True Crime: When Podcasts Become Problematic

Throughout the years, people have been fascinated by conspiracy theories and unsolved mysteries. Such interest brought many to start their own podcasts, YouTube channels or blogs dedicated to sharing their opinions on these unanswered mysteries. With popular channels like Kendall Rae, Defunctland and Buzzfeed Unsolved sharing captivating videos online, the community of conspiracy theorists and true crime listeners is vastly growing. Informing others on crime cases is not a problem. However, it becomes a problem when content creators and their audience go out of their way to blame innocent people, get the facts wrong or don’t reach out to family members of the victims for their consent to share their story. 

During the Idaho murder case that occurred in late 2022, many TikTok users shared their opinions on the case. Some claimed that the roommates of the victims were accused of killing the victim because they weren’t injured. There are many things wrong with this. The media does not share enough information with the public for them to start pointing fingers. Moreover, it’s unethical to minimize their feelings after they experienced something immensely traumatic. People on the internet watch a season of Criminal Minds and suddenly believe they have the qualifications to solve a case. It is difficult to imagine how the girl’s parents must have felt as they watched strangers on the internet psychoanalyze their children. The public will never know the whole story behind a case. A majority of the information the police discover is retained to not alert the suspect. Harassing people involved in a crime because they ‘raise an eyebrow’ is infernal and ridiculous as blaming innocent people could negatively affect them mentally and potentially ruin their lives. It’s best for the public to stay out of it and leave it to the authorities.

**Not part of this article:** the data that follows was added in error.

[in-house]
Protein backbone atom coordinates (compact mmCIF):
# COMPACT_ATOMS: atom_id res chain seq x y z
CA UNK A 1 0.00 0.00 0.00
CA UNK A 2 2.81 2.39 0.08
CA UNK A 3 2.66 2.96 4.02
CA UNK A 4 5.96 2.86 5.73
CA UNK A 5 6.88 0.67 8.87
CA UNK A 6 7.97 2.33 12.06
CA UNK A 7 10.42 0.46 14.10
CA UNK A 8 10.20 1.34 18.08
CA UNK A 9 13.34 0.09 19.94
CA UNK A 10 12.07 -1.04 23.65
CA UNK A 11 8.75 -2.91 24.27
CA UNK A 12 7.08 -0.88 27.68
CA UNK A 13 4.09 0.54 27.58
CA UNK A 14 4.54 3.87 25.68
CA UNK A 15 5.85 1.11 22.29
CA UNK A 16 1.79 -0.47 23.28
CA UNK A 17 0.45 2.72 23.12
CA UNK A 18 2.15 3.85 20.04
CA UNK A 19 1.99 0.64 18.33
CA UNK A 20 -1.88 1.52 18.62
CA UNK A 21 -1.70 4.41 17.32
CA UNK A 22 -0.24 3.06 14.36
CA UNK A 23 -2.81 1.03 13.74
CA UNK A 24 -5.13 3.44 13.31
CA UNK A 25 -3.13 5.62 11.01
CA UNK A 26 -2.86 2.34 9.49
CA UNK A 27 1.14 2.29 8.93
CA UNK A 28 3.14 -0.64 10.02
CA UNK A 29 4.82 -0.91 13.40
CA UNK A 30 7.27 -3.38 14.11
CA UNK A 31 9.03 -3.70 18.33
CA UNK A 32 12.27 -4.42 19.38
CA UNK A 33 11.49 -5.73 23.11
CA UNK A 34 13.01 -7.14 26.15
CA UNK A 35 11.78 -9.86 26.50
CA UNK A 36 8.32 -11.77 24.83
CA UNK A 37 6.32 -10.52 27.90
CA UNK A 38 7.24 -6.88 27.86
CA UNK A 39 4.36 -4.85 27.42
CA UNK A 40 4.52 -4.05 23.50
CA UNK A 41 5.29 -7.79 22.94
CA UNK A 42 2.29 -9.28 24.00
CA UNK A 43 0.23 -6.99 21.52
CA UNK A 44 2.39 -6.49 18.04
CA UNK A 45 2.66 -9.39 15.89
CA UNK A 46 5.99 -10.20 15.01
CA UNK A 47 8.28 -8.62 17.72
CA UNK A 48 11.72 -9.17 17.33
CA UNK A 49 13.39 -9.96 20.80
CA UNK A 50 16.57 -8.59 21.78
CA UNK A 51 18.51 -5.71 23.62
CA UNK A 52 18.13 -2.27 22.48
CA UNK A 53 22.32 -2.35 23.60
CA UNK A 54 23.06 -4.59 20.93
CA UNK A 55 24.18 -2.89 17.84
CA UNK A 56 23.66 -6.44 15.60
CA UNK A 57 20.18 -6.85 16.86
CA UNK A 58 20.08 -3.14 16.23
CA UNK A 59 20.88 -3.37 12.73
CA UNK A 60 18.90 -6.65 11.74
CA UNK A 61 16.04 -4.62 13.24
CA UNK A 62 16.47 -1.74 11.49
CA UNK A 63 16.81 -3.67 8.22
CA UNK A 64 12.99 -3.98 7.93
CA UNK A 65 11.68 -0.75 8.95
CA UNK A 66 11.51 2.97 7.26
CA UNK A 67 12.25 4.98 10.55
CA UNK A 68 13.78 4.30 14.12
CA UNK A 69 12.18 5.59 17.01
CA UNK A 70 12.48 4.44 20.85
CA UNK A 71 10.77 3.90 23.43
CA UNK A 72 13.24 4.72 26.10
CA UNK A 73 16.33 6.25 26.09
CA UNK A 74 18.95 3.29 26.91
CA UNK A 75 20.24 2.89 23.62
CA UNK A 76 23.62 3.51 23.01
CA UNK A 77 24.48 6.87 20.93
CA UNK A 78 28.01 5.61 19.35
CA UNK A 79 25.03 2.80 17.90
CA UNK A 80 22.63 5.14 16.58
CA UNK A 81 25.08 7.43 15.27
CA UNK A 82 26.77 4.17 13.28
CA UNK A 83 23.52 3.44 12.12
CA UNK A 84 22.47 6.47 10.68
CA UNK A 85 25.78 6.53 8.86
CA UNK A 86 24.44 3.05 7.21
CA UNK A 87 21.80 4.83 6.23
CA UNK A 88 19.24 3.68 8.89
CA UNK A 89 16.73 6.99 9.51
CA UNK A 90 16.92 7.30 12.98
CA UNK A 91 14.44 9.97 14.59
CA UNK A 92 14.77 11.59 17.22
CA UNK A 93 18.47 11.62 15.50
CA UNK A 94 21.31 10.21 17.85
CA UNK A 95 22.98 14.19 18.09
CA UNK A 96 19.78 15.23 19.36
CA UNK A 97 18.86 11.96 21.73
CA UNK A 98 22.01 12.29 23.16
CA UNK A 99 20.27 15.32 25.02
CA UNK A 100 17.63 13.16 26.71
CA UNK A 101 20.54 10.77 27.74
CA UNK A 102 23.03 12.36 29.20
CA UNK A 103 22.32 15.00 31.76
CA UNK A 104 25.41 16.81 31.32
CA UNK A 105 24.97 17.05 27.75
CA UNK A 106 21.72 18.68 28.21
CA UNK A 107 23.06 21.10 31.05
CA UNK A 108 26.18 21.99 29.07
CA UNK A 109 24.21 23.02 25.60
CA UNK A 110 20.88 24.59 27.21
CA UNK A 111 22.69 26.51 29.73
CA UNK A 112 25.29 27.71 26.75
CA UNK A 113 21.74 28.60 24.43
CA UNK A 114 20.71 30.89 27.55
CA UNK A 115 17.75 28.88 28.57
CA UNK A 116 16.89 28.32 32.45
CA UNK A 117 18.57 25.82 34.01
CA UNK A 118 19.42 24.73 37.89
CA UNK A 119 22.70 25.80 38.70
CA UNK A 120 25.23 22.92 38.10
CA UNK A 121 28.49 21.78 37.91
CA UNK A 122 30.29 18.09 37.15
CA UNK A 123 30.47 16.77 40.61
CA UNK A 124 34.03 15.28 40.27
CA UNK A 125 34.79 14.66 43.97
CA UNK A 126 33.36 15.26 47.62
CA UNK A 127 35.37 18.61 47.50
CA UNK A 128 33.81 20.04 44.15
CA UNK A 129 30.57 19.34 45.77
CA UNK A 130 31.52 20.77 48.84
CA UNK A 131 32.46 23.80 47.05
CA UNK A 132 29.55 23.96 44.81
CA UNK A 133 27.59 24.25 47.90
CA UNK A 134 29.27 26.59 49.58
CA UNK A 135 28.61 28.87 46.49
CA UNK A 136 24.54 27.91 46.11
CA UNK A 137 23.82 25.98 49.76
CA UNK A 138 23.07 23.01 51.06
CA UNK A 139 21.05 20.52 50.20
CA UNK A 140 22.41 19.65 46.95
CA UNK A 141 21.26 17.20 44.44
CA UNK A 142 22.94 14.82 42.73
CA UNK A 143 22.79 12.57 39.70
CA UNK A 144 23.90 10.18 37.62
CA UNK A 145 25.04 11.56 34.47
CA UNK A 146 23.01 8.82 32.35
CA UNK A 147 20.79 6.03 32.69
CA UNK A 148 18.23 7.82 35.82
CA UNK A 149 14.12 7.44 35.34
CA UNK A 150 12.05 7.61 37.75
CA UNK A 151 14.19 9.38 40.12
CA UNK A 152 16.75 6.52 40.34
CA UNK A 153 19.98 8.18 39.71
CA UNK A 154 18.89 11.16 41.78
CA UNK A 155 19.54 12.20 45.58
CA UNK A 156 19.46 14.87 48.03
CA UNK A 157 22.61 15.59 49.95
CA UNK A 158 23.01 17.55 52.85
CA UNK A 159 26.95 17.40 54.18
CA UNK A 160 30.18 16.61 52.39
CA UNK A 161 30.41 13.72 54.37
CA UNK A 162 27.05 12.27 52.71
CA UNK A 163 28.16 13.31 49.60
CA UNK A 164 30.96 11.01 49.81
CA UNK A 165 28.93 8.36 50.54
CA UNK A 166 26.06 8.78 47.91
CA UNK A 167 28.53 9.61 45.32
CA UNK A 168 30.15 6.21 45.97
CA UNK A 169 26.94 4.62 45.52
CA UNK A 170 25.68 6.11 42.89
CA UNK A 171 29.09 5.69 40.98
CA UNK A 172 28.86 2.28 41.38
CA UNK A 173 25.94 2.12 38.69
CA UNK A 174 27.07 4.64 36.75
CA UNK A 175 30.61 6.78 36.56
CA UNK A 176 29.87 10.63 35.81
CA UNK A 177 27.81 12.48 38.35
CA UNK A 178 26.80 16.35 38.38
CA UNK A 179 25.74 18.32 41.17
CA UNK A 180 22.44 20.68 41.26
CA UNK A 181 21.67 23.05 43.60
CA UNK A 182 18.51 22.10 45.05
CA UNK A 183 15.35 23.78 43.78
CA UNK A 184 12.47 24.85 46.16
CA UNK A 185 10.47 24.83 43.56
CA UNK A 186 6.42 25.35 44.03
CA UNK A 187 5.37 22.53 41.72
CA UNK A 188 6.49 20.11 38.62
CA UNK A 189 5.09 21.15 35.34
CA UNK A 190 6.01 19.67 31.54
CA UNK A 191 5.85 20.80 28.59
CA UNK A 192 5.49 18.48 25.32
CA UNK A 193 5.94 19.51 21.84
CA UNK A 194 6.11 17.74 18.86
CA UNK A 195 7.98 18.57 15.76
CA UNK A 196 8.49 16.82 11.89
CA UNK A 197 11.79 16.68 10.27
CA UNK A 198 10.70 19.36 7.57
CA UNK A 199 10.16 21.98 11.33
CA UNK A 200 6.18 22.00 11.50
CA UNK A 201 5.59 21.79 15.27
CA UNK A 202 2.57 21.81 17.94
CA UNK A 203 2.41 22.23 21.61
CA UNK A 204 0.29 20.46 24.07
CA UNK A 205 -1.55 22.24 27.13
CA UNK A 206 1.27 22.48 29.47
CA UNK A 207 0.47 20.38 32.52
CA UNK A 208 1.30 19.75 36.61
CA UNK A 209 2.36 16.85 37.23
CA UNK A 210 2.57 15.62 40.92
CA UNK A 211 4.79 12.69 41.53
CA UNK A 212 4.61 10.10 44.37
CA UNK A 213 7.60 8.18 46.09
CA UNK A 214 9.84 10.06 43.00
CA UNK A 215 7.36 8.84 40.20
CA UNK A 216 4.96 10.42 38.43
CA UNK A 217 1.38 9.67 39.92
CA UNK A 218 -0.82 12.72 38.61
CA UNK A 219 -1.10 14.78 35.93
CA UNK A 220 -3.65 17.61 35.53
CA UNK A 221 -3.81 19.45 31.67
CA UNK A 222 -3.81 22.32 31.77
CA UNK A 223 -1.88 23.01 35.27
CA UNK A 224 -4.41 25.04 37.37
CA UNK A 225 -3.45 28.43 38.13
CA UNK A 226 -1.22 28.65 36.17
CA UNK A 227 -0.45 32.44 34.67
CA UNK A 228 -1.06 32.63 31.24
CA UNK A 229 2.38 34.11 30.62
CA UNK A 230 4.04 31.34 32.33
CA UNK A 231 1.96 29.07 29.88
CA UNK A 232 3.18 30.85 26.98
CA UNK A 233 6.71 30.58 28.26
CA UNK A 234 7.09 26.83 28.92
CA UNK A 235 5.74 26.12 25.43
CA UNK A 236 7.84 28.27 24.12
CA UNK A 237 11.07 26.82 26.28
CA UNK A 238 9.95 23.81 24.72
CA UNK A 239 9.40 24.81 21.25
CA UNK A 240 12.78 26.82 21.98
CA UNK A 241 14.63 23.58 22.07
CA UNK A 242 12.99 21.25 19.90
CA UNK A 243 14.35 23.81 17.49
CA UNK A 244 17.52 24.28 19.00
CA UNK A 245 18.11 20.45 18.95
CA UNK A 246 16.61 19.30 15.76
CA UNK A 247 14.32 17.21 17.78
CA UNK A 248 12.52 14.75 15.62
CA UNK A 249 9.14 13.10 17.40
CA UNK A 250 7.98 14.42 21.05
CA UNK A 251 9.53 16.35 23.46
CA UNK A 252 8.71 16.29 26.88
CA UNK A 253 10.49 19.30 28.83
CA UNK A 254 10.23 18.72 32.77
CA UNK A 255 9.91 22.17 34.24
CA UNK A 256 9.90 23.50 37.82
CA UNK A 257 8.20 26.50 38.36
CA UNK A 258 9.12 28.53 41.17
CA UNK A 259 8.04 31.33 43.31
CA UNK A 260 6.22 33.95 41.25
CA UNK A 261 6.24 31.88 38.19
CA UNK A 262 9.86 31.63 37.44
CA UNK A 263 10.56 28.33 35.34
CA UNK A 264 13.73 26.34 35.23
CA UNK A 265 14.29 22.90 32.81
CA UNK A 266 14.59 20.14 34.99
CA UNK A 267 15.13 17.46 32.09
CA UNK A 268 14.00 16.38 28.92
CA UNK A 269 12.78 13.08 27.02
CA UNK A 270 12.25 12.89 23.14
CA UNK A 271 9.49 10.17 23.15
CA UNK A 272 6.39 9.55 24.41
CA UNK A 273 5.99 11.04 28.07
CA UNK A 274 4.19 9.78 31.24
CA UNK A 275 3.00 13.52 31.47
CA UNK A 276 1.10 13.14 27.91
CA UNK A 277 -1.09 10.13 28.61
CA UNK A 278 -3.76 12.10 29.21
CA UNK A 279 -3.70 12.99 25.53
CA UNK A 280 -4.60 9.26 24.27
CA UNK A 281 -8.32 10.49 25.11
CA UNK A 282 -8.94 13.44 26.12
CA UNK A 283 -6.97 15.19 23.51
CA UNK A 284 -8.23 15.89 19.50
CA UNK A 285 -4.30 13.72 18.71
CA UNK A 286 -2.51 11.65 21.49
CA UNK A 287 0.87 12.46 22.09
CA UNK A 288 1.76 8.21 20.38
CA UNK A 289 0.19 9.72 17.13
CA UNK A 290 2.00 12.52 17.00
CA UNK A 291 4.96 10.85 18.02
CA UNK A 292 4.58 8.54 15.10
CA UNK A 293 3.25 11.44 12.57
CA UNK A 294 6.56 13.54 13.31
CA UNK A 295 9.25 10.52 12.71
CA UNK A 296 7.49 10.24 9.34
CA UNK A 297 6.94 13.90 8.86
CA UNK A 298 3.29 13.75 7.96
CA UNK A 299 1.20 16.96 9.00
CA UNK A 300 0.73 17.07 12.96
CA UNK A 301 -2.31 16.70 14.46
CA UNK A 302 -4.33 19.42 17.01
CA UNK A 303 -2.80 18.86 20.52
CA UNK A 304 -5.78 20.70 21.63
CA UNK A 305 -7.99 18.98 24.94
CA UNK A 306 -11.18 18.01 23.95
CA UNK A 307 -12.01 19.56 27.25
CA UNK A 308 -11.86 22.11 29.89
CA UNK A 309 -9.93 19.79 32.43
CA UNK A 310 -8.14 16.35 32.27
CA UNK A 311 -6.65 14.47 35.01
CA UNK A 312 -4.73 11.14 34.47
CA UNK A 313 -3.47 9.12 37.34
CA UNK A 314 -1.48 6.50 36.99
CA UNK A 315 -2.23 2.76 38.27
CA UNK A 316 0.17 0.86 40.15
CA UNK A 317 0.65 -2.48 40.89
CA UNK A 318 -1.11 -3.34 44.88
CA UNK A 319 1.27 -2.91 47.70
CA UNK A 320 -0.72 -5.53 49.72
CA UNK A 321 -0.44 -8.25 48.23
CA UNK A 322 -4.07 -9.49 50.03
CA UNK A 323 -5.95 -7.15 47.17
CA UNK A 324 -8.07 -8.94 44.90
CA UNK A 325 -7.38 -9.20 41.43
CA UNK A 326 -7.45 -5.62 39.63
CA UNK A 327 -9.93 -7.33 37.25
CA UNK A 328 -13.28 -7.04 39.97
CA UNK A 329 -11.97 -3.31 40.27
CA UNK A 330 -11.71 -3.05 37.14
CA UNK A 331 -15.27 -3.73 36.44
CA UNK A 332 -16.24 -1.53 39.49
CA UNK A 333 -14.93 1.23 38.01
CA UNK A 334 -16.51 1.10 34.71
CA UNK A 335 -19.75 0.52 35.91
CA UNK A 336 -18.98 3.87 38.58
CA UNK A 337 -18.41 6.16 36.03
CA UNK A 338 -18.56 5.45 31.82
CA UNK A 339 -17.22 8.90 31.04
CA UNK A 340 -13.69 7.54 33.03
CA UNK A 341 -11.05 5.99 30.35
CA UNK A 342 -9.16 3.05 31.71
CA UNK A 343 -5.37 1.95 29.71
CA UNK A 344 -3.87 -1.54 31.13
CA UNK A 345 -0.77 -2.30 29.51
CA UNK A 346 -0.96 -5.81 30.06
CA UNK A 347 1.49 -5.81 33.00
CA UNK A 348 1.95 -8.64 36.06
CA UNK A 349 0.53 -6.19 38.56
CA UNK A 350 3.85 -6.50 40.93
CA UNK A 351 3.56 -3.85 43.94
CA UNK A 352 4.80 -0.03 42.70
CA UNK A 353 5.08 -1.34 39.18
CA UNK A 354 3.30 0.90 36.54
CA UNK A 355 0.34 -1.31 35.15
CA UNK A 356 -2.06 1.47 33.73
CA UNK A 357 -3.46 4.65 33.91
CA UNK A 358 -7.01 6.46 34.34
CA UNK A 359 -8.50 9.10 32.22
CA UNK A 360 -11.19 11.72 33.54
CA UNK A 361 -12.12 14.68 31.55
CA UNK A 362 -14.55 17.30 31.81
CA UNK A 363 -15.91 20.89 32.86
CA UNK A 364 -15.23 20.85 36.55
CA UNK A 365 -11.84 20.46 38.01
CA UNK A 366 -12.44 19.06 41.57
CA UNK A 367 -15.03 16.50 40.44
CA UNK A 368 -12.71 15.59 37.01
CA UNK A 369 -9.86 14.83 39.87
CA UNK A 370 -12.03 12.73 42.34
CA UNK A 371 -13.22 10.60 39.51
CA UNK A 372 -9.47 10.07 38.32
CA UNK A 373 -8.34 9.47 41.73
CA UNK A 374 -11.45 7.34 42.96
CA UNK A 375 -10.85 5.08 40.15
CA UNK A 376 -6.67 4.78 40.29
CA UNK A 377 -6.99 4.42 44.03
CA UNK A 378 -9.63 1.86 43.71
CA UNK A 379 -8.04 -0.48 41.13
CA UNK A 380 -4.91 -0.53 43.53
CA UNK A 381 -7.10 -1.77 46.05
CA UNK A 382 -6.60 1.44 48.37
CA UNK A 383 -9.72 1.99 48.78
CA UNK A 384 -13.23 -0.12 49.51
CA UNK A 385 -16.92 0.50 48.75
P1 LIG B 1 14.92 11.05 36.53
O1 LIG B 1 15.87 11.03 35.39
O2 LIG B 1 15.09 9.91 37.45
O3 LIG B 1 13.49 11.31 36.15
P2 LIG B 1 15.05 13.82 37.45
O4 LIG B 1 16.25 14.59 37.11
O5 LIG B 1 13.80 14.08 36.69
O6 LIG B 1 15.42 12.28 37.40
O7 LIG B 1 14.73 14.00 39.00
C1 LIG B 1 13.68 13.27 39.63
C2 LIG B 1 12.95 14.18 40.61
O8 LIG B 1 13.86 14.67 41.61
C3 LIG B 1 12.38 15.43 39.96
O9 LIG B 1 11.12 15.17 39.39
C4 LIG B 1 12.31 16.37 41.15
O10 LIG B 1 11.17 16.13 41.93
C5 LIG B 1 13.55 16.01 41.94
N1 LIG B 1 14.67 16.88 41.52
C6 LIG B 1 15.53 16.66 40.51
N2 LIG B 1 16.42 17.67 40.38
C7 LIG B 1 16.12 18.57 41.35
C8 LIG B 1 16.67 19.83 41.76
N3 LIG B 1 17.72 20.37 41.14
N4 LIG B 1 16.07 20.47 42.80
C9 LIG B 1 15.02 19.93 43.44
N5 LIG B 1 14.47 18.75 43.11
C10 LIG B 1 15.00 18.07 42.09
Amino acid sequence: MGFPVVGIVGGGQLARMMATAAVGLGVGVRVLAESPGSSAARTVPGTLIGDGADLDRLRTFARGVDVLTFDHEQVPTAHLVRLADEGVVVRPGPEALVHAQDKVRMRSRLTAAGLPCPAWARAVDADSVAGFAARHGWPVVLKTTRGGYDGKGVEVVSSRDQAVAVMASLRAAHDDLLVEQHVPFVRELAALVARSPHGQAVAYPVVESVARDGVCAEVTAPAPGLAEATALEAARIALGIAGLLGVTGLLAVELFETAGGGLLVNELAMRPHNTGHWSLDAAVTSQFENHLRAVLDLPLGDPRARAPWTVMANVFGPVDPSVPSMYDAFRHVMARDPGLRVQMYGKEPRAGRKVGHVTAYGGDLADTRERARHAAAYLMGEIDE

The amount of podcasters that don’t do enough research or aren’t factually correct in what they’re saying is too high. For example, in 2014 hosts of the Spotify podcast “Sons Of A Hitman,” misrepresented the purpose of their podcast to a witness. The podcast only used 5 minutes of the 90 minute interview in their episode. The audience was led to believe that the witness was involved in a scheme to unfairly convict the defendant. The bare minimum true crime content creators can do is share people’s stories accurately to prevent defamation. Misinformation can lead to wrongful convictions, as previously stated, causing harm to the people involved in the case. Additionally, some creators add joking remarks to the content they produce to make it more entertaining for viewers. The YouTube channel Buzzfeed Unsolved is notable for bringing light to eerie content. When done precipitously, it can come off as disrespectful when creators do this. It’s inappropriate to crack a joke to alleviate the situation in the middle of explaining how someone lost their life. 

Furthermore, if creators are going to profit off of retelling a family’s tragedy, they should at least ask for their permission. Some families ask for privacy and ask for their case to be left alone. The last thing they want is to relive a traumatizing event and rightfully so. Losing a loved one is a heavy feeling; constantly being reminded about it mentally harms the victim’s family members.

It’s not to say anyone that listens to the “Morbid” podcast or watches “Crime Hound” is an awful human being.  However, the content should be consumed and produced with deference. The content we watch for “entertainment and informal” purposes involves real people with real lives and real events.